WASHINGTON -- Ukrainian Catholics in North America continue to struggle to develop ways to maintain their Ukrainian religious and ethnic identity amid a larger majority culture that beckons with the siren song of assimilation.

Published in International

ROME – The head of the Ukrainian Catholic Church called on the international community to "stop the aggressor" in Ukraine's "forgotten conflict" and help the 1 million children in need of urgent humanitarian assistance.

Published in International

Ste. Adele, Que. - The Major Archbishop of the Ukrainian Catholic Church told Canada’s bishops Sept. 25 Western secularism challenges Ukraine’s post-Communist future and underlies the worldwide economic crisis.

“The current economic crisis is merely the symptom of a much deeper spiritual and cultural crisis,” Archbishop Sviatoslav Shevchuk told the Canadian Conference of Catholic Bishops’ annual plenary. “As Western society rejects old moral structures and values, it finds that its moral GPS has no fixed and stationary points of reference.”

The first head of the Ukrainian Catholic Church to address the plenary, Shevchuk said the Church must find “new courage” to proclaim the truth of the Gospel to contemporary society to provide “an anchor and compass.”

“We live in societies where virtue and goodness are frequently a veneer for religious intolerance, personal gratification and moral decay,” he said. “Secularism would like us to be closed in a little box of Sunday worship.”

The former Soviet Union used that approach to religion, he said.

“Separation of Church and state has become separation of faith values from society, yet our mission is to preach the Word of God to all, and to be a constant sign of God’s loving presence through social ministry,” he said. “Let us not be afraid of the totalitarianism of political correctness and speak the truth regardless of whom we might offend, whether it is on same-sex marriage or on the genocide of abortion.”

He called to mind the suffering of his Church during the Communist era, that witnessed to Christ both “in the catacombs” as well in in open defiance to the regime.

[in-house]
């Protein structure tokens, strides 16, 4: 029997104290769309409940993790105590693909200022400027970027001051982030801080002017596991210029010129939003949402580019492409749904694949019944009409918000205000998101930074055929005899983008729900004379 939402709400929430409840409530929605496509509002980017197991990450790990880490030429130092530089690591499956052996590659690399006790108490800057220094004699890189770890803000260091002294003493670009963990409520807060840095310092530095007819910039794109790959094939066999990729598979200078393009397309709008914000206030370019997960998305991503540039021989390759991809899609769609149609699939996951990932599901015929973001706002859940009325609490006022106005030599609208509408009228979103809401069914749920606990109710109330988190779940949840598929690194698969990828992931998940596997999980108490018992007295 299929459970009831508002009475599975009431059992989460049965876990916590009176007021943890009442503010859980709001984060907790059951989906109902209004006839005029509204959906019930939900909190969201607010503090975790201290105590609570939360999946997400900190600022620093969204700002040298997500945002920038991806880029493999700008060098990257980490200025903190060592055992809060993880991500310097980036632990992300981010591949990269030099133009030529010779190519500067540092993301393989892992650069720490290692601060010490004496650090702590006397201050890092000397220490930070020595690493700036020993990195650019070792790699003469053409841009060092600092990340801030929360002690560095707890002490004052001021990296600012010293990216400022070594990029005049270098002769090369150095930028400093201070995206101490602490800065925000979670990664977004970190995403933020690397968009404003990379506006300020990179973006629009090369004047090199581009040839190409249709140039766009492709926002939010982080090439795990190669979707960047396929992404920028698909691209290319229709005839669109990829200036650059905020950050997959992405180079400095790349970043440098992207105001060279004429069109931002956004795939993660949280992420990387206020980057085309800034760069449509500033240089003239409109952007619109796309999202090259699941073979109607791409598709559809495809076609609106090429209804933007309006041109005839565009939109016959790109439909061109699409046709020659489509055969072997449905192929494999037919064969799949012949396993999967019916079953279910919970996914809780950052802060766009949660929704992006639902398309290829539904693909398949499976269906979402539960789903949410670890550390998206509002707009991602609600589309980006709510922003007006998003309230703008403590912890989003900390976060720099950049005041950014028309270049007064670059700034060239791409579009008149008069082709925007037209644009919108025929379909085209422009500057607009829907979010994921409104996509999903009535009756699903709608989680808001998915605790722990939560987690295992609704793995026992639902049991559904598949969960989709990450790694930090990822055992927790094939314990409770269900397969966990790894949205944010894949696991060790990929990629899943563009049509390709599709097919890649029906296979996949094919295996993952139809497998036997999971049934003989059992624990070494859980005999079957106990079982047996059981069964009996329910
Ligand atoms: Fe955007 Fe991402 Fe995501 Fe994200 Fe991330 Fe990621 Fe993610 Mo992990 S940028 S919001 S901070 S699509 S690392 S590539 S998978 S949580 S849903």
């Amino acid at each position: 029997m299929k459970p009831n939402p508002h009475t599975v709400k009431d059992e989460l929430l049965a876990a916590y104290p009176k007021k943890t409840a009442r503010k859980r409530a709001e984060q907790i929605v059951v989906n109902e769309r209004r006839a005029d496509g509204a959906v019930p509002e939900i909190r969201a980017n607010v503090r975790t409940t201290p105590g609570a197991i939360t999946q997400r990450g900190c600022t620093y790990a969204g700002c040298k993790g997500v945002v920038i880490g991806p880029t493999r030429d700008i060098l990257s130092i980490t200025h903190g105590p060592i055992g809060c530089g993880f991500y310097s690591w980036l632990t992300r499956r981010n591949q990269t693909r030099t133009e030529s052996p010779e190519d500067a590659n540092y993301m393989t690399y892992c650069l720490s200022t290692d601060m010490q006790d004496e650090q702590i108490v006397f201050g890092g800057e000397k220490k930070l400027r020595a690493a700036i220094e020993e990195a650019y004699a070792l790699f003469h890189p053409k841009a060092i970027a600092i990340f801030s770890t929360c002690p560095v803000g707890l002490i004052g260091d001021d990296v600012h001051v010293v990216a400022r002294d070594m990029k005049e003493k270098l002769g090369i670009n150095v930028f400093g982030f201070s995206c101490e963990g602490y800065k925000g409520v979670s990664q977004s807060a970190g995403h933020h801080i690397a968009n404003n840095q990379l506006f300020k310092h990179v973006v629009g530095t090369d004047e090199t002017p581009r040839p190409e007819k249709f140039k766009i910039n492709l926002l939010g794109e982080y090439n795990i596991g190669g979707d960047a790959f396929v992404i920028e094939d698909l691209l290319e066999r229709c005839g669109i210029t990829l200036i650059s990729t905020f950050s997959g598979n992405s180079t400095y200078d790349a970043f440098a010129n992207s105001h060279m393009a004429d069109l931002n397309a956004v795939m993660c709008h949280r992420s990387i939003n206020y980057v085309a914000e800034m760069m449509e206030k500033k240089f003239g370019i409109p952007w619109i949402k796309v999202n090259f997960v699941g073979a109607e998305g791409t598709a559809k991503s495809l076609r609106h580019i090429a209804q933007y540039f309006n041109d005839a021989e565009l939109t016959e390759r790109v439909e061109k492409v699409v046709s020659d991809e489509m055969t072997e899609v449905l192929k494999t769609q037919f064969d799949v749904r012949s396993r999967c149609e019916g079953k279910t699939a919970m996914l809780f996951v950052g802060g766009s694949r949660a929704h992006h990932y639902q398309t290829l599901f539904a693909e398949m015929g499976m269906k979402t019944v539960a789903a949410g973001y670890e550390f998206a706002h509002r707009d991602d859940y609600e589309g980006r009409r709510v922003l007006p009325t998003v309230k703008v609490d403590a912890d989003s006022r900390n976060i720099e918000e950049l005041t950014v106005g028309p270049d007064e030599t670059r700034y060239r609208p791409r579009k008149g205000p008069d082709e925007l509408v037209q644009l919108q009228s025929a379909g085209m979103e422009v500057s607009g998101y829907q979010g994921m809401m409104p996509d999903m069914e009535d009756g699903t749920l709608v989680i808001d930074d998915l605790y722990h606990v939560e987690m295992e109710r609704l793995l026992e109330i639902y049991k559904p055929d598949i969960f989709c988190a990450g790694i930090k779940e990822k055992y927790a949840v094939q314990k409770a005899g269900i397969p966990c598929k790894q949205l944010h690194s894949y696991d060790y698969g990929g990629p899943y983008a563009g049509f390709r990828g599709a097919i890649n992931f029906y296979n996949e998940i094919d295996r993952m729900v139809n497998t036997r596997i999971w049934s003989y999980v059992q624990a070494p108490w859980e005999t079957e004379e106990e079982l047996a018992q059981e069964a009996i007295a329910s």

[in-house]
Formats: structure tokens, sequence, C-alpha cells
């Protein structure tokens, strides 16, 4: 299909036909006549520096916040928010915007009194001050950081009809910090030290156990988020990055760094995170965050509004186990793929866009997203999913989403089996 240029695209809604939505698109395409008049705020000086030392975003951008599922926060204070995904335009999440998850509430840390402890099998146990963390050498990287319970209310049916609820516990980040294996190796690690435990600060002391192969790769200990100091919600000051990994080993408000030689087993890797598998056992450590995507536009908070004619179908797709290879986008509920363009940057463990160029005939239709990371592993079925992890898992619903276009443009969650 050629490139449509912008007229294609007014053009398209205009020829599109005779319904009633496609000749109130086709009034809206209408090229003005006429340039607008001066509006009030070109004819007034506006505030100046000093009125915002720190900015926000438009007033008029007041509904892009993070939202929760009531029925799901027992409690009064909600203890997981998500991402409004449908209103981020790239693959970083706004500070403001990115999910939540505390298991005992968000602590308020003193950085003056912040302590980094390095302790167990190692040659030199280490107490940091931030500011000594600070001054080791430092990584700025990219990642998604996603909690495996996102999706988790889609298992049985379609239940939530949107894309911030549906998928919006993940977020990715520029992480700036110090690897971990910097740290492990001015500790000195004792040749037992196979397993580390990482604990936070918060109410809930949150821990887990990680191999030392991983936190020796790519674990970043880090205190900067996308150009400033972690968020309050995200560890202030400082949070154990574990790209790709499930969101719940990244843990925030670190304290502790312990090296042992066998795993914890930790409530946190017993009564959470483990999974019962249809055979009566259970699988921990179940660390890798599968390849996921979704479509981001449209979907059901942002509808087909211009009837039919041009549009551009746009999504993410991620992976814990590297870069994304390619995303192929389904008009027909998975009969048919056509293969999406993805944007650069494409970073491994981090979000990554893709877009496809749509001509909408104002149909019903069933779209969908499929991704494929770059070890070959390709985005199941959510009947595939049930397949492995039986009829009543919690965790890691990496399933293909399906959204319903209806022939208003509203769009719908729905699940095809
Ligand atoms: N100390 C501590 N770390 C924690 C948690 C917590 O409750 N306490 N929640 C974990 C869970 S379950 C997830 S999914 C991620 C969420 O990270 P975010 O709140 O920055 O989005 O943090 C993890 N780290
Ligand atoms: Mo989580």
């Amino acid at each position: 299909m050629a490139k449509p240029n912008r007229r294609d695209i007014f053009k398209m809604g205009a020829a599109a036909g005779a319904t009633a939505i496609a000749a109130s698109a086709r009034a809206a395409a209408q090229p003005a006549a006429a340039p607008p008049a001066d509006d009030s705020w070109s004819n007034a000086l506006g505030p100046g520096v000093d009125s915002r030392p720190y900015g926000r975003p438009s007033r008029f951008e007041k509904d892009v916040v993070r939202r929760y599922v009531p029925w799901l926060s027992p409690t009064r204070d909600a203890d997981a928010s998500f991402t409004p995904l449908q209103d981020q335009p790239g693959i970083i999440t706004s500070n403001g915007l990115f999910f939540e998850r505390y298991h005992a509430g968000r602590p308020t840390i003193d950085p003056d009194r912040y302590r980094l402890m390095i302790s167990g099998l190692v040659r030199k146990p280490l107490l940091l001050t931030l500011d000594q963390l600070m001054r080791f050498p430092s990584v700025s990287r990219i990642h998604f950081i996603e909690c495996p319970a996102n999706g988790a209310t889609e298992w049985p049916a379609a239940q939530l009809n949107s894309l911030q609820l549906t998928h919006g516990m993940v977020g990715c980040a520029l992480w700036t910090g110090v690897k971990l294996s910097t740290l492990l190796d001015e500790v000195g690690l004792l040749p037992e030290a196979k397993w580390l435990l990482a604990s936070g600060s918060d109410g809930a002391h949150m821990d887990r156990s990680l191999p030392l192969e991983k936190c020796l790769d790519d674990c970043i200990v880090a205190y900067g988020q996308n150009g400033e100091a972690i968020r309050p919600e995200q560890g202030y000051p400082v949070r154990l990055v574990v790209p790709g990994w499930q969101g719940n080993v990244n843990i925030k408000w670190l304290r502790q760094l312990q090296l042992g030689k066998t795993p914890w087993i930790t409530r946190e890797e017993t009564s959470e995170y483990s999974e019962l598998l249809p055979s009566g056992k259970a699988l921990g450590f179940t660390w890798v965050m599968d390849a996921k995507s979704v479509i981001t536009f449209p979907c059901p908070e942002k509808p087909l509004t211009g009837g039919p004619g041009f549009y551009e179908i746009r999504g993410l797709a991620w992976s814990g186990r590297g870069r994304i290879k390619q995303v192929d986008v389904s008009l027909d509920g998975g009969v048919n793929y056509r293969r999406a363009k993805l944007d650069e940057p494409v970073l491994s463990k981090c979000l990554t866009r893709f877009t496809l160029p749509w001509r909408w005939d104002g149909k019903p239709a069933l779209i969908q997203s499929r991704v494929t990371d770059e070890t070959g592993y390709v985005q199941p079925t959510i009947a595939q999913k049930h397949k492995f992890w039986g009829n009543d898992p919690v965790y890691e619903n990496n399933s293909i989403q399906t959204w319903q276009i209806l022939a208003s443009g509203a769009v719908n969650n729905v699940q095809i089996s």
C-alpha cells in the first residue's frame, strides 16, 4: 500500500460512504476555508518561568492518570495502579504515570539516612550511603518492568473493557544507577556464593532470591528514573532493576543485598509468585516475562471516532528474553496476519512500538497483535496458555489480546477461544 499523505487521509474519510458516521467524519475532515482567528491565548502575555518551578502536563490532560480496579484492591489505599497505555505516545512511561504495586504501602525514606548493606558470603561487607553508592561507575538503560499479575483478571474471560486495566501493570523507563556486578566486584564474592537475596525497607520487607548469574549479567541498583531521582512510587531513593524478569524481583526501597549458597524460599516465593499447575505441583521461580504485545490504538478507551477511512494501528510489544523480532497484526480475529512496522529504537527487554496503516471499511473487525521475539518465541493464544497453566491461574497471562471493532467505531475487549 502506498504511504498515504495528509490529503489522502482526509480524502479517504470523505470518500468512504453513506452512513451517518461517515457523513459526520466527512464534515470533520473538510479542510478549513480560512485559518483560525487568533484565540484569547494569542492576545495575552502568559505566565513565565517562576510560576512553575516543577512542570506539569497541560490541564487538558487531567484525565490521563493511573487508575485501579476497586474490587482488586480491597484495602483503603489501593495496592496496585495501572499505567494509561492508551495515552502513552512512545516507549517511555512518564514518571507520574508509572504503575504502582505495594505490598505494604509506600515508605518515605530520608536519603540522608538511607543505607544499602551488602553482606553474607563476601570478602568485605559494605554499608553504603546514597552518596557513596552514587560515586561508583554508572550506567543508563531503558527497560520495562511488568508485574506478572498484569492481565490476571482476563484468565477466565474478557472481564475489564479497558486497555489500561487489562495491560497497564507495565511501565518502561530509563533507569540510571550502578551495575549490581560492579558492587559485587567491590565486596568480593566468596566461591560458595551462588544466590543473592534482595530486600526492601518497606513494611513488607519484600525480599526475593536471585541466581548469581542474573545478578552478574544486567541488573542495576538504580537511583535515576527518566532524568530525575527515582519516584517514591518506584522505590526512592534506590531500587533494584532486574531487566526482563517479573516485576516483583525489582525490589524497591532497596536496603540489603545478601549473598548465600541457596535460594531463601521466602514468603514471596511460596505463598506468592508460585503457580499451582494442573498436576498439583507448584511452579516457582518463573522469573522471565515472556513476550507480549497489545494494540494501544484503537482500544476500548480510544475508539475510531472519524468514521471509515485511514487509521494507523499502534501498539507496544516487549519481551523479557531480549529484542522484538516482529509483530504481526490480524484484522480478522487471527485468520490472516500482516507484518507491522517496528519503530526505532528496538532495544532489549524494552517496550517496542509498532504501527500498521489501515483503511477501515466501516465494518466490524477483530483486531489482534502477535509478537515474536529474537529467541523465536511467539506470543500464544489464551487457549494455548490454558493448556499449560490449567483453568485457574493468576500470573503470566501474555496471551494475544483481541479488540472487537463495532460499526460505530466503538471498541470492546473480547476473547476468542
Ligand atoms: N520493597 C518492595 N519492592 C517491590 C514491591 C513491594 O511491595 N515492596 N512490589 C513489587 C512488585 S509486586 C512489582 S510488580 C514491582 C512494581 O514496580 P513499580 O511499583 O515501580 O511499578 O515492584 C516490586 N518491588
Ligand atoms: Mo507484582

“So many martyrs and confessors have suffered for the faith in the last century. Let their example and witness be an inspiration for all of us,” Shevchuk said.

The Ukrainian Catholic Church is “experiencing a period of resurrection” in Ukraine, he said.

“Fully embracing its identity of being ‘Orthodox in faith and Catholic in love’ we are aware of our role in allowing the Catholic Church to breathe with both its lungs, East and West,” he said.

Ukraine is experiencing social and economic challenges and has changed dramatically even in five years, he said. The country seems “torn between old influences and new attempts to integrate with the broader European community.”

Contemporary Ukrainian society mistrusts government, politicians and civil institutions, but the Church, especially the Ukrainian Catholic Church, “holds great moral authority.”

“The majority of Ukrainian citizens do not identify with any of the existing Churches, but have a hunger for God and are open to the missionary work of the Church,” he said. “In such circumstances the experience of new evangelization, which we are gradually acquiring, may become a precious treasure, which we would hope to share with the entire Catholic Church.”

The Ukrainian Catholic Church is marking the 100th anniversary of the arrival of her first bishop in Canada. Shevchuk had presided at a Synod of Bishops for the worldwide Ukrainian Catholic Church in Winnipeg the previous week to mark that centennial.

Published in Canada